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Category:    Home > Reviews > Action > Comedy > National Treasure (DIsney Widescreen DVD)

National Treasure (Widescreen)


Picture: B-†††† Sound: B-†††† Extras: C+†††† Film: C+



Jerry Bruckheimer is now the king of the leave-your-brain-at-the-door popcorn movie, and at their best, they are at least watchable and interesting.Jon Turteltaub is one of his reliable stand-by directors and National Treasure (2004) was a surprise hit in the midst of a series of poorly performing films.


Nicolas Cage returns to the Bruckheimer fold again in a film that is not as good as Michael Bayís The Rock (1996), but is anxious to place Cage in the action genre as a Sean Connery descendent.This is most obvious when he shows up in a Diamonds Are Forever three-piece suit, right down to the bowtie.In the film, Ben Gates (Cage) is an adult ready to find a treasure of immense wealth he first heard of when he was a kid.Joined by a comic sidekick with more one-liners than Henny Youngman, meeting up with the inevitable female lead, and having a mortal enemy (Sean Bean), the 1980s action formula is played up to the outrage of Gates needing to steal the Declaration Of Independence (or is that borrow) to find a watermarked map.


Along with Bond, the film visually wants to keep reminding us of Indiana Jones, though this does not have enough of those kinds of cliffhangers. As compared to Paramountís more recent, disastrous Sahara, this film works better because it is more refined and not as sloppy.It also does not look as cheap and Cage is one of the best actors of his generation, constantly weaving between commercial fare like this and serious, important films that have brought him priceless respect.Though not a great example of the action genre, National Treasure is interesting to watch at least once for its successes as much as for its failures.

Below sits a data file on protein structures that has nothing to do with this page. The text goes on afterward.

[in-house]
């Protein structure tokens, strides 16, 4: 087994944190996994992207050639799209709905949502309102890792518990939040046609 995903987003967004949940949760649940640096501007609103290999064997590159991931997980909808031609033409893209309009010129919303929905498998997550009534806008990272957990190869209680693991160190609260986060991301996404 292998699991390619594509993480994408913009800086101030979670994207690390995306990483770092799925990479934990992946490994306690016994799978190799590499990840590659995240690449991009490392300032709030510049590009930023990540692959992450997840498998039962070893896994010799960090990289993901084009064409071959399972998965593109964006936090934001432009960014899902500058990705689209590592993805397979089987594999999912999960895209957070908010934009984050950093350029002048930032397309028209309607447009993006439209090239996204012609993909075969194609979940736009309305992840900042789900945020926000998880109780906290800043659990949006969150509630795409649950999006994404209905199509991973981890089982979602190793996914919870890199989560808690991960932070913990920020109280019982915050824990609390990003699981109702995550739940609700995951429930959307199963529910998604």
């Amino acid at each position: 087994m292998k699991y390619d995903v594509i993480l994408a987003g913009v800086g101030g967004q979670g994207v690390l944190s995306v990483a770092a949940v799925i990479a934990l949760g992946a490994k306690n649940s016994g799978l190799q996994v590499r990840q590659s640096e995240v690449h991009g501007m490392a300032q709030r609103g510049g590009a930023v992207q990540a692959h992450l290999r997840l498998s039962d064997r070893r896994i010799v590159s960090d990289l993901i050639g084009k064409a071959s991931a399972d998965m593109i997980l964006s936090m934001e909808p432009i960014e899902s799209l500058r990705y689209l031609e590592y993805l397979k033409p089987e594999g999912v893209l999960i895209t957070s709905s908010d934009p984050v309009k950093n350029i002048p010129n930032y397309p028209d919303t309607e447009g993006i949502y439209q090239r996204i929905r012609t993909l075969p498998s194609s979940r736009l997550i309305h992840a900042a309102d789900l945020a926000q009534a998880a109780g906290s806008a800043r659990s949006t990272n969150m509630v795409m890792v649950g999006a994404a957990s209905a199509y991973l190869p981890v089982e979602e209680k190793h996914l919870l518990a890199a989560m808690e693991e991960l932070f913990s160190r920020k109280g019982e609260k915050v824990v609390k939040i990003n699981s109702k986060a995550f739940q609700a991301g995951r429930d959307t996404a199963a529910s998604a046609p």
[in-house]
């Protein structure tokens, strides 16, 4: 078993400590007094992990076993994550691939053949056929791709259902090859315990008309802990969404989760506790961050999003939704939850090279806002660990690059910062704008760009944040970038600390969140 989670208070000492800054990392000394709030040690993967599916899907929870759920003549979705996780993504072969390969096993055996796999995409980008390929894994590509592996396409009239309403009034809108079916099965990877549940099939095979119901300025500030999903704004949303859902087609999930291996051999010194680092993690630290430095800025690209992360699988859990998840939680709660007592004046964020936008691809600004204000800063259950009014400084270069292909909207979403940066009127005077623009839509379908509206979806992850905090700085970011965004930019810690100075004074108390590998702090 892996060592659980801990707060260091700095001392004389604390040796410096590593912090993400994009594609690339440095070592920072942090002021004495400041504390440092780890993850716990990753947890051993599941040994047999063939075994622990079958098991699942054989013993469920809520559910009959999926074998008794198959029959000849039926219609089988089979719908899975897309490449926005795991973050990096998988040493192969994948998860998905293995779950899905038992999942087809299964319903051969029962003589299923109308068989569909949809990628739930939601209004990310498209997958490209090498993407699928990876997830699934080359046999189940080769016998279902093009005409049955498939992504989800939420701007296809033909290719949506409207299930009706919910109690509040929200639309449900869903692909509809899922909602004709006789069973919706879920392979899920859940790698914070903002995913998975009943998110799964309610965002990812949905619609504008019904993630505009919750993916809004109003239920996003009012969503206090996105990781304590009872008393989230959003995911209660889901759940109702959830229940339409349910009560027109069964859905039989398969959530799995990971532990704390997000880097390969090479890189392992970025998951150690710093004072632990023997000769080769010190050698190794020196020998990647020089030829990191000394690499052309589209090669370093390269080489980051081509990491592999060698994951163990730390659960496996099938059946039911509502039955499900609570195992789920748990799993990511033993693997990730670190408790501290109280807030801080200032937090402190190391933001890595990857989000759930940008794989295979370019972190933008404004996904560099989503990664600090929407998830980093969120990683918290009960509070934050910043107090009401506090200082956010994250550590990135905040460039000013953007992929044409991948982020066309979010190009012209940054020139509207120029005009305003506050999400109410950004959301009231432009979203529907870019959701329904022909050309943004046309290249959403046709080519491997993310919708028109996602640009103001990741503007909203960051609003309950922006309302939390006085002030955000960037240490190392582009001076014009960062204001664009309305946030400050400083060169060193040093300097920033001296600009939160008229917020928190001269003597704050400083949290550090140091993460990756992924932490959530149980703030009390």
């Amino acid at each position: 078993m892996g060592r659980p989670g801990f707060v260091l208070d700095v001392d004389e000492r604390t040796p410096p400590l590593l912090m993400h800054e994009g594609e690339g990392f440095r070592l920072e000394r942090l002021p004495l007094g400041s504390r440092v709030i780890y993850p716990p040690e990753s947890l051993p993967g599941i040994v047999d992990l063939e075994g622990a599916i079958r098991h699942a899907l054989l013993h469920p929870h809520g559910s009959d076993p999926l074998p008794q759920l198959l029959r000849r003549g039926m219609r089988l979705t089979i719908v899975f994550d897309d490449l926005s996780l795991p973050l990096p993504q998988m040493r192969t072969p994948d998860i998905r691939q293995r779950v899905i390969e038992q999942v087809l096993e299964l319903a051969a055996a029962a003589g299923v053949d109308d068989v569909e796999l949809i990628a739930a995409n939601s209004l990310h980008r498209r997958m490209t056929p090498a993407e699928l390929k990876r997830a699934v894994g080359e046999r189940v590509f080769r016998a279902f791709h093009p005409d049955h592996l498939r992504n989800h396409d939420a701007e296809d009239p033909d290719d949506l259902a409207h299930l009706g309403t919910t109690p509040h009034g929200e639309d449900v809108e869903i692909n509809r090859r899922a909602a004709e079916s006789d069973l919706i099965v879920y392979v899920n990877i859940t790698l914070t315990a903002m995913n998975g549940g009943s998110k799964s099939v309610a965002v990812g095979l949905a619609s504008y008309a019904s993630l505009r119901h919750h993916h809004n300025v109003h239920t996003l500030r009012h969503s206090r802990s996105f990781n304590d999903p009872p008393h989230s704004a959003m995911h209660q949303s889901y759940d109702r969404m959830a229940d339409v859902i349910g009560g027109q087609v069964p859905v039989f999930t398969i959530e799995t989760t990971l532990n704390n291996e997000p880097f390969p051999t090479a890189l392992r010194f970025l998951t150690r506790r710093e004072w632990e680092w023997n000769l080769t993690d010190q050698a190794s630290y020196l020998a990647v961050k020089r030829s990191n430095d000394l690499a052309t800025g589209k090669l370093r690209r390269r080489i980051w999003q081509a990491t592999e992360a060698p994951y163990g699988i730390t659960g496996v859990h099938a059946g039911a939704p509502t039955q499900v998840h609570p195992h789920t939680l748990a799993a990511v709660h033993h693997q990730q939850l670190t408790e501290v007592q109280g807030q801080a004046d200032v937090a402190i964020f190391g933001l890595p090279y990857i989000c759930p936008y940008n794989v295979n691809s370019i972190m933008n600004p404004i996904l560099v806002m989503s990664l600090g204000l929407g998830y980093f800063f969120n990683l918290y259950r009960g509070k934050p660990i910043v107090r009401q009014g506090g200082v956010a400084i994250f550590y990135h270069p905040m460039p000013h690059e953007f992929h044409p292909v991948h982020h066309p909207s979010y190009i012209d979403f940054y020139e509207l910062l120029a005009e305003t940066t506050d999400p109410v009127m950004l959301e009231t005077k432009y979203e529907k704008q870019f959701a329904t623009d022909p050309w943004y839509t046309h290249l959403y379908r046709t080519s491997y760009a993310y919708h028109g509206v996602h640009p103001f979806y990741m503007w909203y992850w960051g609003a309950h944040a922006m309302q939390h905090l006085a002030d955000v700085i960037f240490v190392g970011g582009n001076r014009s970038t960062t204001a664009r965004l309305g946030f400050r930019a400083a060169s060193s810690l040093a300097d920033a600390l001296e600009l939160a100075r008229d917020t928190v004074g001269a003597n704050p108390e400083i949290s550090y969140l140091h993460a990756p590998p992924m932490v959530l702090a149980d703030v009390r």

The anamorphically enhanced 2.35 X 1 image is nicely shot by the great Caleb Deschanel, A.S.C., who thankfully abandons the desaturated colors of too many bad films of late and delivers stunning images that help save the film at times.One of the best cameramen in the business, hiring him is as James Bond as you can get, making sure you have top rate talent doing fine work to make the formula less problematic.As a matter of fact, the transfer is good, but simply cannot capture what he managed to get on the film screen as far as fine detail is concerned.An HD version will show better why down the line.The Dolby Digital 5.1 mix is good, if typical of such Bruckheimer productions, but this does not totally so it justice versus how good it sounded in the theater.Too bad DTS was not an option here.


Extras include three commentary segments by the director:opening scene animatic, deleted scenes and alternate ending.It shows how they did their best to keep the formula lively making for an interesting study.You get three puzzles and four featurettes on the making of the film.One is Rileyís Decode This! Which goes with the puzzles.The others include one on the Knightís Templar (get that mystical Connery connection in there too), an on-location piece and Treasure Hunters Revealed.Even if the film does not impress, the extras here help make up for it, all coming together to be popcorn entertainment like A-studios could produce more often.It is not great, but it is at least consistent.National Treasure is worth your time if you are at least curious, but just donít go in with high expectations.



-†† Nicholas Sheffo


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